Allah is a proper name for God, and the meaning of the Imam's expression is that in this very word are gathered all His attributes of Bounty and Glory, and due to this it has been called 'the Greatest of Names'.
This proper name is used for nothing but God, while other names for Allah, each of which usually refers to one of His qualities of Beauty and Glory, are often used for other than Him.
The root of the word is mentioned differently; /ilahat/, /alahah/, /alilahah/, /ilah/, /walih/; however, Allah, from whatever root it is, has been used as a proper noun, applied to 'the Being Who exists necessarily, by Himself; comprising all the attributes of perfection; a proper name denoting the true god, containing all the excellent, divine names; a unity having all the essence of existing things'.
This Sacred Name is mentioned in the Holy Qur'an almost one thousand times, which is more than any other name of His Holy Names. This name brings light in our heart, makes us firm and calm, and takes us into a world full of purity and serenity.
The term /ahad/ is derived from /wahdah/, and some believe that /ahad/ and /wahid / are the same in many cases. In this case, /ahad/ is interchangeable with /wahid/ when it is used as an epithet applied for Allah, because /al-ahad/, as an epithet, is applied to Allah alone, and signifies 'the One'; the Soul; He Who has always been one and alone; or the Indivisible; or He Who has no second (to share) in His Lordship, nor in His Essence, nor in His attributes.
One can say /huwal wahid/ and /huwal ahad /and in like manner, /ahad / without the article being used as an epithet, especially in relation to Allah. It is interchangeable, in this case, (but not in other cases) with / wahid/. In this verse / ahad/ is a substitute for Allah, just as an indeterminate noun is sometimes a substitute for a determinate noun.
But, some others believe that there is a vast difference between the two Arabic words /ahad/ and /wahid/ both commonly thought to mean 'Oneness'. To indicate the Unity of God, it is said, in this verse, that God is Allah, i.e. One; One in the sense of Absolute Oneness of His Essential Existence, not in the numerical sense of the word, which has its second and third, but, the One which has no second.
is in the sense of being the 'ONLY' and in conceiving Whose existence, all faculties of the human intellect are helpless. He is such a One that even His attributes are His Essence and are not and can never be separate from Him.
It is a death blow which Islam has rendered, about the All-Divine, to all imaginary concepts of any kind of polytheistic doctrines and the phenomena of plurality.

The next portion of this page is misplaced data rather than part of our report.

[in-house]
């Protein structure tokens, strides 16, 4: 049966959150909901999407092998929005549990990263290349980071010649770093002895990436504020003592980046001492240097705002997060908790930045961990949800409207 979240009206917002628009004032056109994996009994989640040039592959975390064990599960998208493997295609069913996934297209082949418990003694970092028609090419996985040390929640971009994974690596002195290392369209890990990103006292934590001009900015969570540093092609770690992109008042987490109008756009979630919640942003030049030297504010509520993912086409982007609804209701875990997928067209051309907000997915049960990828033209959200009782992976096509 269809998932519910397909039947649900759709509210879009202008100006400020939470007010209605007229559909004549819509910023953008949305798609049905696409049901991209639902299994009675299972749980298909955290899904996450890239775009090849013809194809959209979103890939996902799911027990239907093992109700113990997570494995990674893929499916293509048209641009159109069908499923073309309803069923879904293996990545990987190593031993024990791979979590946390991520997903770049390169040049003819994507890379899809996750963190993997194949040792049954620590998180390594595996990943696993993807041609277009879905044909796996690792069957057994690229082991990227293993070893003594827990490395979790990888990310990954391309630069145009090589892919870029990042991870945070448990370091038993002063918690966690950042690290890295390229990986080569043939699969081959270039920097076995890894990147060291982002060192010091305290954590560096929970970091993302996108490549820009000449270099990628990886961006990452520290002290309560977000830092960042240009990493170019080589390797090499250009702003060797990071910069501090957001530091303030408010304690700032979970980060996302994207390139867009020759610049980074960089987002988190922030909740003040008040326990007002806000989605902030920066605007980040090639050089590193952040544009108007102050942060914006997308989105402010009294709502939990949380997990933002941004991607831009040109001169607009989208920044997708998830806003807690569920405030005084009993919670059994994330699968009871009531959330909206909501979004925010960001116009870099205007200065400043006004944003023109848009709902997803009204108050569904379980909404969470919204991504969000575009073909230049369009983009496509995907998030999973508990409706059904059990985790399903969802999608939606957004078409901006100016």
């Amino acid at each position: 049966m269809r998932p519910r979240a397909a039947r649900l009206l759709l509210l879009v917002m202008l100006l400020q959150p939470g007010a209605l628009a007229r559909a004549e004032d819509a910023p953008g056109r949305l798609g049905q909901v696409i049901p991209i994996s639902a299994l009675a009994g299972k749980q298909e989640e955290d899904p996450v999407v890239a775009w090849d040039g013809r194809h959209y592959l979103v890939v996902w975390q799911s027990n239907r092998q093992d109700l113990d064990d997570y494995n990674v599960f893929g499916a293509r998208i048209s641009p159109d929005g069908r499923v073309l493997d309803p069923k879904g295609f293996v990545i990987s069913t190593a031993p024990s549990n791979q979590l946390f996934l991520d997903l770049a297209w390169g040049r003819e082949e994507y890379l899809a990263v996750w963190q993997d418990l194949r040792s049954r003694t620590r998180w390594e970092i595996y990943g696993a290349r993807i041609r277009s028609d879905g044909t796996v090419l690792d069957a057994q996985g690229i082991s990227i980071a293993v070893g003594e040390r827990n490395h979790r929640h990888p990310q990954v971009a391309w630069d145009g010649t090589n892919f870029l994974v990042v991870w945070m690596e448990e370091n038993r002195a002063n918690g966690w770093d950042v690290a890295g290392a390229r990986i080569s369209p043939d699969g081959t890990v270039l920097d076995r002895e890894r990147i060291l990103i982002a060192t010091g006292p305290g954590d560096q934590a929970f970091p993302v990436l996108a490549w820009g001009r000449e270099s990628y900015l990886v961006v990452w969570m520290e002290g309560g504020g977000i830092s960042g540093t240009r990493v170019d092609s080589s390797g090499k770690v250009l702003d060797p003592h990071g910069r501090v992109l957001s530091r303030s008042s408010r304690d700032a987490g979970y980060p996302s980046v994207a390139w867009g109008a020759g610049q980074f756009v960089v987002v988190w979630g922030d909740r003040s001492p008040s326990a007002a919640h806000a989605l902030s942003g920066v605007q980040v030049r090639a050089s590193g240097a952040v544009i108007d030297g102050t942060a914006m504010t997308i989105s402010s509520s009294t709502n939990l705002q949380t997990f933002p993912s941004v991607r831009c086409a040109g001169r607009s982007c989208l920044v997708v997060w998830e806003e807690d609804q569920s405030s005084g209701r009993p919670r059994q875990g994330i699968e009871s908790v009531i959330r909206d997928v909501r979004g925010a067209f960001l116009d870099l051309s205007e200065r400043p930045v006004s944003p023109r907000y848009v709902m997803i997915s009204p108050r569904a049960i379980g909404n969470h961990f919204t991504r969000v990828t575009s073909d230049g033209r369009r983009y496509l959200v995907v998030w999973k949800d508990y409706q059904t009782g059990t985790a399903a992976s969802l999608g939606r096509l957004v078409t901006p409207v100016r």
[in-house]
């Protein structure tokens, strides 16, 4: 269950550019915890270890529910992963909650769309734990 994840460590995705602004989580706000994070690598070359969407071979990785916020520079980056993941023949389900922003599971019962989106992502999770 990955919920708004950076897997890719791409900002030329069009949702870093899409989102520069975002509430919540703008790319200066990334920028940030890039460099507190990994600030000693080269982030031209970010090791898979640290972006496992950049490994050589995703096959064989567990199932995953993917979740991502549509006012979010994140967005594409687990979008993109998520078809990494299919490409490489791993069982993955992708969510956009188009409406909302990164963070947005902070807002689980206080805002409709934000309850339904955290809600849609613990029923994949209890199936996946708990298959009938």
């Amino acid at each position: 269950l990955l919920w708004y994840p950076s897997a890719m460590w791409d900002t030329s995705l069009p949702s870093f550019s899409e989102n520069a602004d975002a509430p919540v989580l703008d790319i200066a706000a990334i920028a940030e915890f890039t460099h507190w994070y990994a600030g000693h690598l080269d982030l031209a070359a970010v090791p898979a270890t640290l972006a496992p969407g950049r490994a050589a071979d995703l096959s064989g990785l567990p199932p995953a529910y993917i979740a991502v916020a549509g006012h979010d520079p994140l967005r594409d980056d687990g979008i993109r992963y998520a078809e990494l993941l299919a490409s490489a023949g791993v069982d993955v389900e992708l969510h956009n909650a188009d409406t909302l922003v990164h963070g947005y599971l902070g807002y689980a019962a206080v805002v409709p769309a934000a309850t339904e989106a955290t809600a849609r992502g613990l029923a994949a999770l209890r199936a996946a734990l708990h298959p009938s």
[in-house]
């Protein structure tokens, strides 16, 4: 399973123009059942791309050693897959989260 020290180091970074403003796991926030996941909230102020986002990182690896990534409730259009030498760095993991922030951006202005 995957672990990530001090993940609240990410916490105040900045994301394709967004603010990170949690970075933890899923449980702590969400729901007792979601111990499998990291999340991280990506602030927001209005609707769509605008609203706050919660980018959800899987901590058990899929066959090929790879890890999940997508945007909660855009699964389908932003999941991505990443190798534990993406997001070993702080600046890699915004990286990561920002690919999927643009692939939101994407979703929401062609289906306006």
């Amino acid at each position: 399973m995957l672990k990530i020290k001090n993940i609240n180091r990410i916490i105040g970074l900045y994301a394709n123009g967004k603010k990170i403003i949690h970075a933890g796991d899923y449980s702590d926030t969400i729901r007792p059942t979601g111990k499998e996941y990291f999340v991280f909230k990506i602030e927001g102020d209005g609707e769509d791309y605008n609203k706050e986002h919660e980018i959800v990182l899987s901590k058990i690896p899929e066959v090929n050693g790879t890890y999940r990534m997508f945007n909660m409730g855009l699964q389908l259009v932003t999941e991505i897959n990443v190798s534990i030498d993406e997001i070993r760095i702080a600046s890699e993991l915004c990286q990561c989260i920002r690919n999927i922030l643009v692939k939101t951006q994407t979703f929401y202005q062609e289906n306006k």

He is One with none comparable to Him, without any beginning or end, unlimited by time, space or circumstances. A reality before which all others have no existence. He is the Creator, One, and everything is His creation.
A tradition from Imam Muhammad Baqir (as) says:
"Ahad' and 'wahid' both have one concept which is One with nothing comparable or similar to it, and monotheism is the confession to His Oneness".11
In the Qur’an /wapid/ and /apad/, both, refer to Allah, the One, the Only.
In the next verse, another epithet of that Holy Essence is referred to:
Many meanings are mentioned for /samad/ in Islamic narrations, commentaries, and lexicons.
Raqib cites in Mufradat that 'Samad means a Lord; one to whom reference is made in matters of importance'. Some others have said that 'Samad' means 'something whose inside is not hollow, but it is full'.
It also means 'a Lord', when applied for Allah, because affairs are dependant upon Him. 'Samad' signifies one who is high or elevated in the utmost highness, and a Lord to whom one resigns himself, has recourse to, or is in need of, or One above Whom there is no one, or One Who continues, after His creatures have perished.
Imam Husain ibn Ali (as), in a tradition, has stated five meanings for 'samad '
1. Samad is a Lord Whose Lordship has attained its utmost point or degree.
2. Samad is an Essence and Being that continues or continues for ever or is everlasting.
3. Samad is the Existence that has not a hollow inside.
4. Samad is the One Who takes no nourishment, food or drink.
5. Samad is One Who does not sleep.12
A tradition from Imam Ali-ibn-al Husain (as) says:
"Samad' is One Who has no partner and it is not difficult for Him to protect things, and nothing is hidden from Him".13
Some others have said /samad/ means 'independent of anyone' - All perfect - the One to Whom recourse is made by everything: Eternal for its needs, both for existence and for perfection; the One Who needs no sustenance of any kind-Self-existing to understand, Whose existence, every mind is captured in marvel and wonder. Nothing is hidden from His all-enveloping knowledge-is not accommodatable in anything, not even in intellect: Infinite in all aspects of existence and attributes.
The term 'samad' has such a vast meaning that we cannot mention them, completely, or in other words, the names or the attributes, mentioned to describe its nature, cannot be translated to covey the exact sense to the fullest meaning of the terms.
A tradition denotes that the citizens of Basrah wrote a letter to Imam Husain (as) and asked him the meaning of /samad/.